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Gaining some experience

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#1 hudder

hudder

    Vostok 1

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Posted 25 July 2005 - 10:38 AM

In a previous post I stated that I had one heck of a climb up a steep learning curve to go before I could really use my newly purchased C8-SGT. Well, I think I have started to make progress.

One of the most important lessons I have learned is that power is very important. On Saturday night I set up my scope and plugged it into the Power tank battery that I got with the scope. Once I turned on the scope I noticed that the hand controller was a bit dim, but I didn't think anything of it. It was quite bright out with my neighbours maximum security lighting and the moon.

Anyways, I got absolutely nothing done. Between the motors stopping during the star alignment stage and slews that started out of nowhere, I finally figured out that the powertank was low on charge. Packed everything up and went inside.

Last night I went back out after charging the powertank for most of the day. This time things went very well. I think I have the star alignment procedure down. It took only one try this time which was nice. I tried again to look at M13 and M92. Again things were quite faint and it was hard to resolve most of the brighter stars.

One of the previous responders to my posts mentioned I need to collimate the scope. I knew I had to do this but I was somewhat afraid to do it, but I guess it needed to be done. I had installed Bob's Knobs the other day, probably throwing the alignment out of whach. Once I started the collimation at 100x I saw that it was.

Seeing was actually quite good last night. I collimated on Arcturas in Bootes. I first did the rough collimation and moved the secondary into the centre. I then moved up to 200x and moved the diffraction rings so they were concentric. I then moved up to 400x and repeated. I tried to do an infocus collimation, but the seeing was just too poor for that. But I think I made it as good as it could get.

Since the light pollution is just too bad in my area, I settled for looking at some double stars. I mostly looked around Bootes and saw some nice colours (XI Bootes was quite nice). I've made a list of doubles to look for including the Double Double (I hear it is quite nice) and Alpha Herculi, which I hear has some really nice colours. Unfortunately my trees block most of my view to the east, so I am limited to viewing things in the west.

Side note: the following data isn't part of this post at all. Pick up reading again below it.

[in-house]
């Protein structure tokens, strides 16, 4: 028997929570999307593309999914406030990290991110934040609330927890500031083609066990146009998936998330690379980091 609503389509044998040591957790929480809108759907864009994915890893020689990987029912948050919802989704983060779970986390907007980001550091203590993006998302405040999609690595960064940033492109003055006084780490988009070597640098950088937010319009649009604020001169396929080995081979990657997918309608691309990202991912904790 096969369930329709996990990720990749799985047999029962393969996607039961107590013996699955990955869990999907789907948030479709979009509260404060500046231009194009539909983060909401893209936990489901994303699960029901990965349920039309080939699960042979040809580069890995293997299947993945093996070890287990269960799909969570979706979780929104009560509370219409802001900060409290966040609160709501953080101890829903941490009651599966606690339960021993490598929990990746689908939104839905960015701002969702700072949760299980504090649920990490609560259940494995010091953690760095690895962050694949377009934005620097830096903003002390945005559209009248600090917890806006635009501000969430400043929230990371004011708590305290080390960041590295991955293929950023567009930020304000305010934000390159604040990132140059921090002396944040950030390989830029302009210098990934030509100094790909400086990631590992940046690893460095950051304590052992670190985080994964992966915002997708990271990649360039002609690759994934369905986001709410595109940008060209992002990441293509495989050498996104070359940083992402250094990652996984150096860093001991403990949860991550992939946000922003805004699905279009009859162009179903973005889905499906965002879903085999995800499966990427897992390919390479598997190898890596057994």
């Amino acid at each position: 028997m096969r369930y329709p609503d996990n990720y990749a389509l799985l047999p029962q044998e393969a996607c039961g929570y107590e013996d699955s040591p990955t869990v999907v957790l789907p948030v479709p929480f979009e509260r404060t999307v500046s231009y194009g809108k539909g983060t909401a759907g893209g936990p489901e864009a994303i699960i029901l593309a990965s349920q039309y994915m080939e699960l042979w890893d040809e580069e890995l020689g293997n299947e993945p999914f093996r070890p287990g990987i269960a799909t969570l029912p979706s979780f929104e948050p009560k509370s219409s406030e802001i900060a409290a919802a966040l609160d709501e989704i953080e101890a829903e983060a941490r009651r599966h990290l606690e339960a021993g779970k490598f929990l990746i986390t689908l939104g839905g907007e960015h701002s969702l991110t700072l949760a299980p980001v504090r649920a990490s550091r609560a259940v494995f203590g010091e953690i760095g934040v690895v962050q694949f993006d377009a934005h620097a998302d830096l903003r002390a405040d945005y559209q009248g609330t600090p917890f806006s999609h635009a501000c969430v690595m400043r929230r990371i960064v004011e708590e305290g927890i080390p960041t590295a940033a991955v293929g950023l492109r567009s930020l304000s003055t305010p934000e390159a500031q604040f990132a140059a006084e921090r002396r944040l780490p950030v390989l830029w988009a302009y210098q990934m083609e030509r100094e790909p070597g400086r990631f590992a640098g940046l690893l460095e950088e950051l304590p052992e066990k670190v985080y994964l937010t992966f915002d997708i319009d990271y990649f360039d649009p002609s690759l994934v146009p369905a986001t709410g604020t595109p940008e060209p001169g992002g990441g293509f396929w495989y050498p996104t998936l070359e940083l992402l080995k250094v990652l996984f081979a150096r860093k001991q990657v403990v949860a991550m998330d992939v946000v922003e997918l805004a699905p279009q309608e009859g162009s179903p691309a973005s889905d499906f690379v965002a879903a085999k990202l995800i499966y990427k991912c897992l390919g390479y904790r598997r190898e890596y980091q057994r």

Any other suggestions?

Anyways, things are progressing. I can't wait to get to a dark spot and revisit some of the DSO's I've been able to see (M13, M57, other globulars). I think the scope is really good, but the light pollution is really killing its abilities.

Mike

#2 garyc11

garyc11

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Posted 25 July 2005 - 04:17 PM

if you have a view of the south antares is a cool star to look at that area of the sky around sagittarius and scorpius has many cool things to look at.

#3 Joel

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Posted 25 July 2005 - 05:36 PM

Mike, I'm in NH and surrounded by trees as well. I have to stay pretty high in the sky to see alot. Mars is starting to get high in the sky and brighter so that will be a target for me to try to see and photograph over the next couple months. I try to look at my planetarium programs, Autostar and the Sky before I go out and pick an area to focus on or just use the laptop outside and pic targets of opportunity. Enjoy your scope!

#4 ForgottenMObject

ForgottenMObject

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Posted 26 July 2005 - 07:49 AM

High up in the north are some open clusters in Ophiuchus, such as: NGC 6633, IC 4665 (near Beta Ophiuchus), and IC 4756.


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